Recommend me an external microphone for shooting video on my Canon 650d

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  • Recommend me an external microphone for shooting video on my Canon 650d
  • organic355
    Member

    Sell you old kit lens and get one of the newer STM lenses that ship with the 700D, they are much quieter.

    Premier Icon leelovesbikestoo
    Subscriber

    Hi all

    I’m trying to get some video footage on my Canon 650d DSLR, but after taking some test footage I’ve found the AF lens (Canon EF 18-55mm stock lens) motor is audible on the sound track (it’s really loud!)

    I’ve researched this and found it’s a common issue, and it is advised to use manual focus. Obviously this isn’t ideal and a suggested alternative is to invest in an external microphone.

    Video and audio isn’t my forte so can anyone point me in the direction of a reasonably priced hotshoe/3.5mm external mic that will capture nice audio but not the sound of the AF lens?

    Premier Icon AlexSimon
    Subscriber

    No direct experience and am also interested to see what people say.
    Am looking to buy also.

    Everyone on the DSLR video sites recommends the Rode Videomic, but they are expensive. Seem to go for £50+ second hand on Ebay.
    It’s also quite large.

    I’ve got this one saved in my ebay watch list:
    http://www.dpreview.com/forums/thread/2859171#forum-post-36174112

    But I’m put off by the silly CR2 3V battery. I given up on devices that don’t take aaa or aa rechargeables.

    Premier Icon leelovesbikestoo
    Subscriber

    I’m reluctant to buy a new lens (even though the STM lenses look good) as I won’t get much, if anything, for the stock lens to fund a new purchase. In the short term a separate mic would be cheaper.

    Alex – do you have the 18-55 EF-S autofocus lens? I’m concerned even a hotshoe mic would pick up the loud AF motor in the lens.

    grum
    Member

    I’ve got the Rode – seems great and much much better than using the internal mic.

    Three_Fish
    Member

    Rode VideoMic for directional recording; Rode Stereo VideoMic for, well, stereo recording. If the camera is in a more or less fixed position, the SVM is probably the better tool, but if you’re going to be moving around, then the stereo image may start to sound a little freaky – so the VM is better suited. I’m also pretty sure that the VM is 9V. The SVM certainly is.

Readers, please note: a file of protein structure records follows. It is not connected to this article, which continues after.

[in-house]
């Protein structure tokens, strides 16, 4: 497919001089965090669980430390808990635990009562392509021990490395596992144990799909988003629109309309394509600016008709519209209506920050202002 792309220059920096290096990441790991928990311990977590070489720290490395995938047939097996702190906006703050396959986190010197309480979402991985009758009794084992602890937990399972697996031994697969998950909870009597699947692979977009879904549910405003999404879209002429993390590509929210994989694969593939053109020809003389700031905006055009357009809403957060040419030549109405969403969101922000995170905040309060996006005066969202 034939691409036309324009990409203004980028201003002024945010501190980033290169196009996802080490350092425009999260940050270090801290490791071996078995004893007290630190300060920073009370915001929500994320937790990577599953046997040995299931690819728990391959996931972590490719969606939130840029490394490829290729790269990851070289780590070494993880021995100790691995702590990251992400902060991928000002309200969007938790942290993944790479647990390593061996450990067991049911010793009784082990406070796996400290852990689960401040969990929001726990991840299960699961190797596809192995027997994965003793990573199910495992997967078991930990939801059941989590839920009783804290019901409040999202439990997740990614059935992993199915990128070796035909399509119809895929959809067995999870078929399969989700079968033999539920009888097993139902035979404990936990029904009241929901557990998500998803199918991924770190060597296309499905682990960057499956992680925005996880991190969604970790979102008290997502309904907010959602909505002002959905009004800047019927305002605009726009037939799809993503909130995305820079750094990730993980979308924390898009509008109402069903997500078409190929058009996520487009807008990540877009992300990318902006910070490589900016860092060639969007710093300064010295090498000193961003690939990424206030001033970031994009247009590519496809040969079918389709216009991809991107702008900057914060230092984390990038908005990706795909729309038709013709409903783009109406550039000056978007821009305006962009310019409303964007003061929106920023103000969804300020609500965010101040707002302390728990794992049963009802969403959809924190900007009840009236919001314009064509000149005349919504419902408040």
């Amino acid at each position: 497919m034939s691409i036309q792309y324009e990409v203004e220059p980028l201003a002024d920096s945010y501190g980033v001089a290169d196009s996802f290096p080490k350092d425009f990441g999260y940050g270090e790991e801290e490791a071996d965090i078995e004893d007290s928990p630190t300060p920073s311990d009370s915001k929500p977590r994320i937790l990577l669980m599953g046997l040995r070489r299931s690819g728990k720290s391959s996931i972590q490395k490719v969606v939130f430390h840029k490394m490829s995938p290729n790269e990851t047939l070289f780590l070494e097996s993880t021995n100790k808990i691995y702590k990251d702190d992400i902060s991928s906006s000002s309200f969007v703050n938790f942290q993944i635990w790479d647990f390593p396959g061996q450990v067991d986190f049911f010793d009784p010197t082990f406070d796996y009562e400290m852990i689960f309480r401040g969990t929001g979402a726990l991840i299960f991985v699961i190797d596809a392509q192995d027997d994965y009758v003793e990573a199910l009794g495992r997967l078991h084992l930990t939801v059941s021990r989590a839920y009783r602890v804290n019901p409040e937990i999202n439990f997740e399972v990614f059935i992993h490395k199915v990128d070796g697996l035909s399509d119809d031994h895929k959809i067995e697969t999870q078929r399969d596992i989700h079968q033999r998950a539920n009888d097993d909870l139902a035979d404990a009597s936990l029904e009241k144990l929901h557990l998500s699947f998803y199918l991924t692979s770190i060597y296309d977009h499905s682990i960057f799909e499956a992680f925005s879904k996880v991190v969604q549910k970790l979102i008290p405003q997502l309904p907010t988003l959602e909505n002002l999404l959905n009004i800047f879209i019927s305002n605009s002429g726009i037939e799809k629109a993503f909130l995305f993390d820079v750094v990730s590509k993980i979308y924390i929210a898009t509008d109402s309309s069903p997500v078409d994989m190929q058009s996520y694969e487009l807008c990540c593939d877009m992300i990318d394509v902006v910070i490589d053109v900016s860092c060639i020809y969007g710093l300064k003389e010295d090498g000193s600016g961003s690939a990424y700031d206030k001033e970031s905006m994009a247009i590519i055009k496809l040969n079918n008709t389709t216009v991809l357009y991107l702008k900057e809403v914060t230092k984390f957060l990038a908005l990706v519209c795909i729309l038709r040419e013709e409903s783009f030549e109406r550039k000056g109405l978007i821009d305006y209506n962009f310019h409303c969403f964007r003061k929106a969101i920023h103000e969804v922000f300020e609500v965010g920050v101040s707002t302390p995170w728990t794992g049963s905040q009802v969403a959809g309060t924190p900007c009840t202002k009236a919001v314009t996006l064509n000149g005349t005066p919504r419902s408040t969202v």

Here’s an excellent deal on eBay: link

    I wouldn’t recommend selling lenses to try and deal with the problem. The in-camera mic will be picking up your hand movement and wind noise, as well as the sound of the lens, and the only way to eliminate those issues is with an external mic. And that’s all without the consideration of the fact the in-camera mic, and indeed pre-amp, are both relatively poor quality.

    On a side note: learn to manual focus. It will bring you complete control over what is being presented in the frame and eliminate the highly distracting (for the viewer) pulsing and shifting that will invariably happen when you shoot busy scenes.

    Premier Icon leelovesbikestoo
    Subscriber

    Grum – what camera/lens are you using?

    grum
    Member

    5D mk II and various lenses. I am manual focussing too btw (partly through necessity as I don’t have AF in video mode).

    Premier Icon AlexSimon
    Subscriber

    No leelovesbikestoo, but I have the even noisier Canon 50mm f1.8

    These shotgun mics are directional but a couple of videos on YouTube show the Sony and Nikon cameras still have AF noise on the Rode Videomic.

    Saying that, on all the videos I’ve done so far, I haven’t used autofocus during video. I’ve only used focus once and that was to create a DoF effect so I did it manually.

    A good cheap STM lens would be the Canon 40mm f/2.8 STM Pancake – £100 from certain sellers. I would probably buy it in preference to the 50mm 1.8 if I was buying now.

    Premier Icon leelovesbikestoo
    Subscriber

    Isn’t manually focussing a bit of a pain?

    Premier Icon AlexSimon
    Subscriber

    I guess it depends on what you’re doing.
    If you’re filming your son’s football match from the touchline, then yes, I would use AF. Same if I was filming my toddler running around the house.
    If you’re creating a movie, then you’d be surprised how infrequently focus changes during filming.

    The 650D was the first canon camera to feature AF during movie mode, so many DSLR video users don’t even have the option!

    Premier Icon leelovesbikestoo
    Subscriber

    Ah I didn’t know that! I’ll consider myself lucky and quit my moaning 😉

    I’ll practice my manual focussing in that case then, but still might buy a shotgun hotshoe mic as I think the on-board mic and audio processor is a bit pants.

    grum
    Member

    Isn’t manually focussing a bit of a pain?

    It’s an essential skill if you’re serious about DSLR video. They don’t use AF on Hollywood films. 😉

    Premier Icon leelovesbikestoo
    Subscriber

    Well, I’m no Steven Spielberg! Will get my focus fingers on.

Viewing 14 posts - 1 through 14 (of 14 total)

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